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Mike Tucker (born in South Wales) is a Welsh special effects expert who worked for many years at the BBC Television Visual Effects Department, and now works as an Effects Supervisor for his own company, The Model Unit. He is also the author of a variety of spin-offs relating to the television series Doctor Who and novelisations based on episodes of the television series Merlin. He sometimes co-writes with Robert Perry.


Effects workEdit

Tucker's early work for the BBC was as a holiday relief assistant on the 1982 history series Timewatch. Following this, he became a full-time member of the BBC Visual Effects Department working on practical effects and models for a range of BBC programmes including Casualty, Top of the Pops, EastEnders, The Singing Detective, Proust and Tomorrow's World among many others. He was one of the principal effects crew for Red Dwarf series 1 - 7 and worked as an effects assistant on the final four series of the original Doctor Who. His association with Doctor Who continued long after the series was "rested" by the BBC, working on the Children in Need special Dimensions in Time.

He became a fully fledged effects supervisor in the early 1990s, handling the effects for shows including I Was a Rat, 999 International, Raging Planet and Twister Week. Starting to specialise in miniature effects he went on to handle model sequences for Egypt's Golden Empire, Disasters at Sea, Nelson's Island, Billy and the Fighter Boys, Hiroshima and The Brighton Bomb.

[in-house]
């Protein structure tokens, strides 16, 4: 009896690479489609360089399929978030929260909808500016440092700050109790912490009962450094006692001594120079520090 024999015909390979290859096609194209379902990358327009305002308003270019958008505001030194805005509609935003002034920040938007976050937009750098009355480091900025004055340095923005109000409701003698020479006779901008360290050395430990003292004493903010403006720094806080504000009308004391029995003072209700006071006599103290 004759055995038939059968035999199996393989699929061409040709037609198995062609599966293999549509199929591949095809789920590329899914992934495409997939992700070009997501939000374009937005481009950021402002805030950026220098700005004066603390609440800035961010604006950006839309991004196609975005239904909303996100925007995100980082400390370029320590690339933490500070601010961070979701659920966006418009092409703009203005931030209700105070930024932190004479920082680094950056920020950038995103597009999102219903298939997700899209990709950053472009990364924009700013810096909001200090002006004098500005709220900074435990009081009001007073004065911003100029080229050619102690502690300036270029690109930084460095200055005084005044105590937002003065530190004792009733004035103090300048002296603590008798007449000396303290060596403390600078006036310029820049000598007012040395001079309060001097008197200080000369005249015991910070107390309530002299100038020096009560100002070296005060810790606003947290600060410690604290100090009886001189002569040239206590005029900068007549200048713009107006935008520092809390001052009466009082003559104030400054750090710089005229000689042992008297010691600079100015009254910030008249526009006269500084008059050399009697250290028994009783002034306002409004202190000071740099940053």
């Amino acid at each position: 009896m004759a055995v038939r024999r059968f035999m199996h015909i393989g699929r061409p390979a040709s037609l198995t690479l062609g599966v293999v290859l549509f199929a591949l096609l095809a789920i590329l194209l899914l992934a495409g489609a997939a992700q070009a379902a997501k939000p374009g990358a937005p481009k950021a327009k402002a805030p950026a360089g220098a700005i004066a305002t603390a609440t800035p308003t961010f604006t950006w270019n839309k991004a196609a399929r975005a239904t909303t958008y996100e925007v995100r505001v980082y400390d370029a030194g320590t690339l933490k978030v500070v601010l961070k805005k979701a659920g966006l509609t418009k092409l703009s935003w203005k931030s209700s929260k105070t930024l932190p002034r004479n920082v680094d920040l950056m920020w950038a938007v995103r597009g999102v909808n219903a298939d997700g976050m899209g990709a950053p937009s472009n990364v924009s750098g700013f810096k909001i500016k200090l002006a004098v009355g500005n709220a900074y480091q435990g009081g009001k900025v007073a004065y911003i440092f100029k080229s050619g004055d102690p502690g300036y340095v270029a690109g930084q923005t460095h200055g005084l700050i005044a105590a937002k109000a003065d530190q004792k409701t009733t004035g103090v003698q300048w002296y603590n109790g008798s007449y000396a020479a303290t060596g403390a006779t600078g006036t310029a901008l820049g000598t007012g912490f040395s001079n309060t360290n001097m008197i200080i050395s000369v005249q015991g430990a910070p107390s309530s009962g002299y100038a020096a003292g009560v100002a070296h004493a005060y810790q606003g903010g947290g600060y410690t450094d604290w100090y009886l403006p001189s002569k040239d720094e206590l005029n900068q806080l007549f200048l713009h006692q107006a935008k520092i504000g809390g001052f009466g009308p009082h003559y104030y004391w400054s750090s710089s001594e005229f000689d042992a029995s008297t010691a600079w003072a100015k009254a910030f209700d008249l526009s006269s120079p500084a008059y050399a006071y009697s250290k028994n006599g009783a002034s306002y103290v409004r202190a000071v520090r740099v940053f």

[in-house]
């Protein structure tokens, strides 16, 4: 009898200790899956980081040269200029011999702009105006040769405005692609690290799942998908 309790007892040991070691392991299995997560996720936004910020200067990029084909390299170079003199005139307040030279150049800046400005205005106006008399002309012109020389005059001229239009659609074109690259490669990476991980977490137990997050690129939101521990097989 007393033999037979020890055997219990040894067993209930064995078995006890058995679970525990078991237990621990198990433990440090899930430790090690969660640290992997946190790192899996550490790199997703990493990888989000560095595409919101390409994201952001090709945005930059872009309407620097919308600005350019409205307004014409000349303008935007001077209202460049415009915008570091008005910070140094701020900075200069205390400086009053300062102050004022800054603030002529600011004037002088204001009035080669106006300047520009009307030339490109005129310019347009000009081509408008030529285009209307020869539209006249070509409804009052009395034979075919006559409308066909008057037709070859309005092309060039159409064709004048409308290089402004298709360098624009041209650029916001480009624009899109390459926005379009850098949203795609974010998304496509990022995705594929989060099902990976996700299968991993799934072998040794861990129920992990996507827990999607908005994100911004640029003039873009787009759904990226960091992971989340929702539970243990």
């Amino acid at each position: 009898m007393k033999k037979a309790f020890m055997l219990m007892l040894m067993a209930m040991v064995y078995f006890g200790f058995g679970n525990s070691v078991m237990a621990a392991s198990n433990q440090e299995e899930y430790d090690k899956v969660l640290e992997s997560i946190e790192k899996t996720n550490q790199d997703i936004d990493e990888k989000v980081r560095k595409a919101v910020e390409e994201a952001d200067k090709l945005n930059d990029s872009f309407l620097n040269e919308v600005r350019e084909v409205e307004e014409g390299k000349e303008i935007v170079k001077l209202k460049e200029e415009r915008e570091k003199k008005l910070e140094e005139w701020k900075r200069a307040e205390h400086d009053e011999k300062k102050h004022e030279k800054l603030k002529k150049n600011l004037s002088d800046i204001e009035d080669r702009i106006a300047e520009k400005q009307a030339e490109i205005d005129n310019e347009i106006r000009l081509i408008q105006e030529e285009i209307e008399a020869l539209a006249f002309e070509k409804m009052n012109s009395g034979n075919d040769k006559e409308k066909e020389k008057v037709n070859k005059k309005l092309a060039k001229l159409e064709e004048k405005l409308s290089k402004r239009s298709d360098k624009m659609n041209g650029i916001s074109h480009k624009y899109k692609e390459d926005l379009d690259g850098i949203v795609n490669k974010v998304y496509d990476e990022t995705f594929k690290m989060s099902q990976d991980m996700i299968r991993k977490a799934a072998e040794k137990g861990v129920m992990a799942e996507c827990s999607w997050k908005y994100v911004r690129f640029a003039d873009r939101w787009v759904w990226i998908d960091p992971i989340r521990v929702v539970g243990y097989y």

In 2005, Tucker became the first person who worked on the original series of Doctor Who to also work on the revived version starring Christopher Eccleston, as model work supervisor, work which continues to the present day. Following the closure of the BBC effects department in 2004 he set up his own company The Model Unit-based initially at Ealing Studios before moving on to Wimbledon Studios in 2012. As a result of the closure of Wimbledon Studios in 2014 the company returned to Ealing Studios once more.

The Model Unit has contributed miniature effects sequences for varied projects such as the Munich air disaster segment of BBC's Surviving Disaster series, Krakatoa - The Last Days, also for the BBC, Moonshot and Primeval for ITV, Human Body - Pushing the Limits, Clash of the Dinosaurs and Last Day of the Dinoaurs for the Discovery Channel and the feature film Atonement for Working Title Films.

On 23 November 2013 the BBC Broadcast a special 50th Anniversary episode of Doctor Who, titled "The Day of the Doctor".[1] Mike Tucker's Model Unit was responsible for the miniature effects in the feature-length special which was broadcast on BBC One and simultaneously in many countries and up to 1500 cinemas in the UK.[2]

Nominations & awardsEdit

In May 2006, Tucker won a BAFTA Craft Award for his special effects work on the drama-documentary Hiroshima.

In July 2008 Tucker was part of the team nominated for a Primetime Emmy for Outstanding Visual Effects in a Television Series for his work on the "Strength" episode of Discovery Channel's Human Body - Pushing the Limits.

In April 2014 Mike Tucker's Model Unit won a BAFTA craft award for Doctor Who: "The Day of the Doctor",[3] along with Milk VFX, Real SFX

He has been nominated five times for an RTS Craft Award for his work on 999 international - Missing in Action, The Brighton Bomb, Horizon - Last Flight of Columbia, Human Body - Pushing the Limits and Doctor Who - "The Day of the Doctor".